• Super Hummingbirds – Hummingbirds are fascinating creatures. I’ve always thought they were interesting in a general sense, but this new nature documentary shows just how interesting they really are. Filled with some really incredible close-up footage of the birds using high speed photography, we get to see what their lives are like. It’s this footage which really sets this special apart. Getting a chance to see them in action – because they really are incredibly fast – is extremely interesting. Definitely worth checking out.
  • Mia Madre – I was really charmed by this Italian film. Sort of a rumination on life and career, the movie follows Margerhita, a film director dealing with her career and life in a state of semi-crisis. Her new film stars an American actor (played by John Turturro) who’s an overbearing blowhard, her crew is rebelling, her mother is ill, and her daughter is growing apart from her. It’s a lot for one woman to take, and she tries her best to deal with it all. It’s not a film filled with fireworks or melodrama, but rather an exploration of what real life is like for people, and how the intersection between career and family is a difficult road to travel. With terrific performances and engaging characters, I enjoyed this film more than I expected to.
  • Whitlock: Season One – Okay, there are some things that deserve to be on DVD and some things that don’t. I’m not quite sure where this one falls, but I guess it depends mostly on if you’re a fan of the Whitlock series or not. So basically what this is, is a web series that gives us a modernized, female version of Sherlock Holmes. There are five episodes running five to ten minutes apiece, and they’ve been collected here on a DVD that only runs a half hour. And while there are some charms to be found, I can’t help but think this show works better in short clips on the internet. Watching it full frame on my big-screen TV, the glaring issues such as the low budget and questionable dialogue become all the more glaring. If you’re a fan (and I honestly have no idea how popular this web series is), I guess it would be nice to have these all in one place, but it seems like it might be overkill releasing it on DVD.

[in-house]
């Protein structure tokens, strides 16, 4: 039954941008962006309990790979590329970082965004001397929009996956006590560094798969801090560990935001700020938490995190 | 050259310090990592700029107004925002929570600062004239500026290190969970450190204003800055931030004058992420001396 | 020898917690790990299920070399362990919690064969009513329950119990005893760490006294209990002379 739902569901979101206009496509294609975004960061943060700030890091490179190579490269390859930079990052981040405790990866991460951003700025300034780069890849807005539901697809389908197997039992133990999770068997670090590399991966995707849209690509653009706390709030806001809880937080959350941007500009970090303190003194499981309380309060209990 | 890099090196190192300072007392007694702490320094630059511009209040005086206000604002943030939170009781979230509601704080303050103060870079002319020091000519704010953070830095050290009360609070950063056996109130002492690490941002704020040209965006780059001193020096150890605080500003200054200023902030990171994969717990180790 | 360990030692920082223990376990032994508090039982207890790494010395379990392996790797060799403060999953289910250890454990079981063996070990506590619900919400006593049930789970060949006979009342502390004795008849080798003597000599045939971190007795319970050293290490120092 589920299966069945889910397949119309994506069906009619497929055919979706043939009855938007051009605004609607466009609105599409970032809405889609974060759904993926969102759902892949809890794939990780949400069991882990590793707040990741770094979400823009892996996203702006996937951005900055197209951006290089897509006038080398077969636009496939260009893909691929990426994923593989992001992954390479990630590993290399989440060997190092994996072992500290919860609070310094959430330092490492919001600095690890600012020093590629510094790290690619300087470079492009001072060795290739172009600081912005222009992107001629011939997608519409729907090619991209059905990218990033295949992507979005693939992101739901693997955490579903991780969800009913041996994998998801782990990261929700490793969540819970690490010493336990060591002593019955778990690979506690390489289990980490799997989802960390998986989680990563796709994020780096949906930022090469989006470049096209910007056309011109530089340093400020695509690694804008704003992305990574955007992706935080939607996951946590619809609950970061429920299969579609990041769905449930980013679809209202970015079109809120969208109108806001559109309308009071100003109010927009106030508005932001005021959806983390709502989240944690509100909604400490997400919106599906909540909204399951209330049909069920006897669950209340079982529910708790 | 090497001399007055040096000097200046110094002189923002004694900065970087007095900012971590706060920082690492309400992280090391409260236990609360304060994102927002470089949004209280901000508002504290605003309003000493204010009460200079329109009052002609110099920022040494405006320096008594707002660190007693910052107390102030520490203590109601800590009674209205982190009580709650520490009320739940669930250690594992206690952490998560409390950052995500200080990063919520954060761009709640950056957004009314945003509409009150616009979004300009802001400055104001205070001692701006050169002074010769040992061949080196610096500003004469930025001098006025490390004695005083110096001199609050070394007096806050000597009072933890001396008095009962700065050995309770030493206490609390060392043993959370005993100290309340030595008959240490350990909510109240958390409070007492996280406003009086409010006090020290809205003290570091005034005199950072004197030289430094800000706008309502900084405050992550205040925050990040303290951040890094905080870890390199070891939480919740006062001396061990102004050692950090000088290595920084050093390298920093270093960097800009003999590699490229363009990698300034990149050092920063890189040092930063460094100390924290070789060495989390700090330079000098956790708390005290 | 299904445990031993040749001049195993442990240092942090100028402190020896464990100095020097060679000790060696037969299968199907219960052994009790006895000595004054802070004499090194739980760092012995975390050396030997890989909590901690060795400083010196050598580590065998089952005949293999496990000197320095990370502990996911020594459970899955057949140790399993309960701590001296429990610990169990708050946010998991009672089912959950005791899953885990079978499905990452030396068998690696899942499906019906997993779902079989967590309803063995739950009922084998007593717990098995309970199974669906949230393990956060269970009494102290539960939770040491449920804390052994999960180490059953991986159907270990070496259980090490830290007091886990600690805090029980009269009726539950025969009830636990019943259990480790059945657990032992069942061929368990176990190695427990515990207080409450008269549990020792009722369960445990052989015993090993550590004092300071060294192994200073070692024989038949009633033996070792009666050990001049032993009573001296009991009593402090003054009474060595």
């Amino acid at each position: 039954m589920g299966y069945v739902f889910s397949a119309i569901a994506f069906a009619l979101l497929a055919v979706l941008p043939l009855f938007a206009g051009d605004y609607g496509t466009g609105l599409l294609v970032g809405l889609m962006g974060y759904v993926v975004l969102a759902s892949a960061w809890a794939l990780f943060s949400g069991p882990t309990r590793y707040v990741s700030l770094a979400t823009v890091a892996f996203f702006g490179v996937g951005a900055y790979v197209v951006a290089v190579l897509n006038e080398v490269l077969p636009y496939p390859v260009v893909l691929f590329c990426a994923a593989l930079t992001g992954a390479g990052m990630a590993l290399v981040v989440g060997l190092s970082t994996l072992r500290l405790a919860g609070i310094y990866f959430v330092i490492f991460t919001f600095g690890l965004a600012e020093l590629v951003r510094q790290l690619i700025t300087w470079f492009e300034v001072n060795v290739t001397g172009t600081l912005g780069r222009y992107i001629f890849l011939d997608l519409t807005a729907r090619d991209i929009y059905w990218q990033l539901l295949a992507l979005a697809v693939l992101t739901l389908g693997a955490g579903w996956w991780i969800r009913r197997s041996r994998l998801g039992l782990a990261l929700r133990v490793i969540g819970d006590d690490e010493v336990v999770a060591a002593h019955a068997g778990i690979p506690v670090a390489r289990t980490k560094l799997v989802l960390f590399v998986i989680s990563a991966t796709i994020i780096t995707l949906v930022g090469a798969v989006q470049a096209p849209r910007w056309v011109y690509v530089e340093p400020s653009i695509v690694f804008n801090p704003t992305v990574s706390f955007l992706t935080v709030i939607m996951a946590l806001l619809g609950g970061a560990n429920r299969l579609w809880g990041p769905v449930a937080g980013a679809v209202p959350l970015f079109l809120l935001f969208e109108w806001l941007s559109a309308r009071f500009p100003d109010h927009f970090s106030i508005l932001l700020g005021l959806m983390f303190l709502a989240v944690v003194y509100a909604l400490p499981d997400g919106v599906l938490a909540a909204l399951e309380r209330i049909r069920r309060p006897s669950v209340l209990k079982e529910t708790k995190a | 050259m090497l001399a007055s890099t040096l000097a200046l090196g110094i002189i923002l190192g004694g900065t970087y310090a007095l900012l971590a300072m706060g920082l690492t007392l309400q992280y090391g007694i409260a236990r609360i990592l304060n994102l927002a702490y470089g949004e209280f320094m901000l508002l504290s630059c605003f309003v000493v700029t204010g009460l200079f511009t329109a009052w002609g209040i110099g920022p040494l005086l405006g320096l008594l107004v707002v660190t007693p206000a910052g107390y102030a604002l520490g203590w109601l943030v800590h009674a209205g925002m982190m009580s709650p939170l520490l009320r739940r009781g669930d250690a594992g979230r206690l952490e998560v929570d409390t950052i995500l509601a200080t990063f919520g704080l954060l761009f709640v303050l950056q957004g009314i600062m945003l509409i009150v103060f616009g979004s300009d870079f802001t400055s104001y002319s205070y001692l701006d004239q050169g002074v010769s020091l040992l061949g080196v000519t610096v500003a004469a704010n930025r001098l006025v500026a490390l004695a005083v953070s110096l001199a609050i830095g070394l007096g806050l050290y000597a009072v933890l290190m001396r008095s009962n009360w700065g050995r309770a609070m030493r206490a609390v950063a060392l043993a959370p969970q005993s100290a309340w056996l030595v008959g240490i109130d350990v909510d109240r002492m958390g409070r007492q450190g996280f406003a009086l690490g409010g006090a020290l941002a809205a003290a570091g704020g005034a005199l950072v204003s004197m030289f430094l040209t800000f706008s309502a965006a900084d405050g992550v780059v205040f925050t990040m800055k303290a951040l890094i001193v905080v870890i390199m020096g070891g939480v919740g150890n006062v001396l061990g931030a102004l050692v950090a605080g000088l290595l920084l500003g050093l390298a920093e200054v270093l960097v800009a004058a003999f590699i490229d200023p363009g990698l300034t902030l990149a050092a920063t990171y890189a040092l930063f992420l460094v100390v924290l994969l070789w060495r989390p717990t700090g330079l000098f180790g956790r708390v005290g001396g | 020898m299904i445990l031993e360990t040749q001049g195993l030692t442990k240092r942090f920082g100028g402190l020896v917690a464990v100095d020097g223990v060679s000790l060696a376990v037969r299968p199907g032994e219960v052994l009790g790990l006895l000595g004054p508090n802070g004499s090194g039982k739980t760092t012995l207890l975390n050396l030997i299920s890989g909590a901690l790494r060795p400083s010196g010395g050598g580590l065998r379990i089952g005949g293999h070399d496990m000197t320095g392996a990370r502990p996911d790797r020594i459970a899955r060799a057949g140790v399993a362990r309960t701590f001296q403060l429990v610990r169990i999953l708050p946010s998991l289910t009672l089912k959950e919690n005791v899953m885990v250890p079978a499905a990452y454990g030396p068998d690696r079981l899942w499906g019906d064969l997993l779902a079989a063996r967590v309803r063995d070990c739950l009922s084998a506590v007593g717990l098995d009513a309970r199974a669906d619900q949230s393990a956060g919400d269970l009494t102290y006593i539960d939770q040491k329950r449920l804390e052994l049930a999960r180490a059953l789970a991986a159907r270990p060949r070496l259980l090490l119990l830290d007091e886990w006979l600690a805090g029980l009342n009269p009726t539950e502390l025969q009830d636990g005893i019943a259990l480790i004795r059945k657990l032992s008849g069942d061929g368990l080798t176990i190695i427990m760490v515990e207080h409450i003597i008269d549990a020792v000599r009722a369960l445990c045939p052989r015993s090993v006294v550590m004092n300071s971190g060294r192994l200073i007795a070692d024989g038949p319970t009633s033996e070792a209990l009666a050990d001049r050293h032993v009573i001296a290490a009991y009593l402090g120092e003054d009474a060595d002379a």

• Lo and Behold: Reveries of the Connected World – Oh, another documentary about the internet, the world, and interconnectivity. How intere—wait, what? It’s directed by Werner Herzog? Oh, well now I’m interested. Turns out, this film is less a documentary per se (at least in a traditional way) than a collection of ruminations about the world and how it’s changed thanks to the internet. The people in the film are less interviewed than they are allowed to meander, and so it’s not a hard-and-fast science documentary. Instead, it’s more like a philosophical film about technology. Interesting stuff, but not my favorite film this week.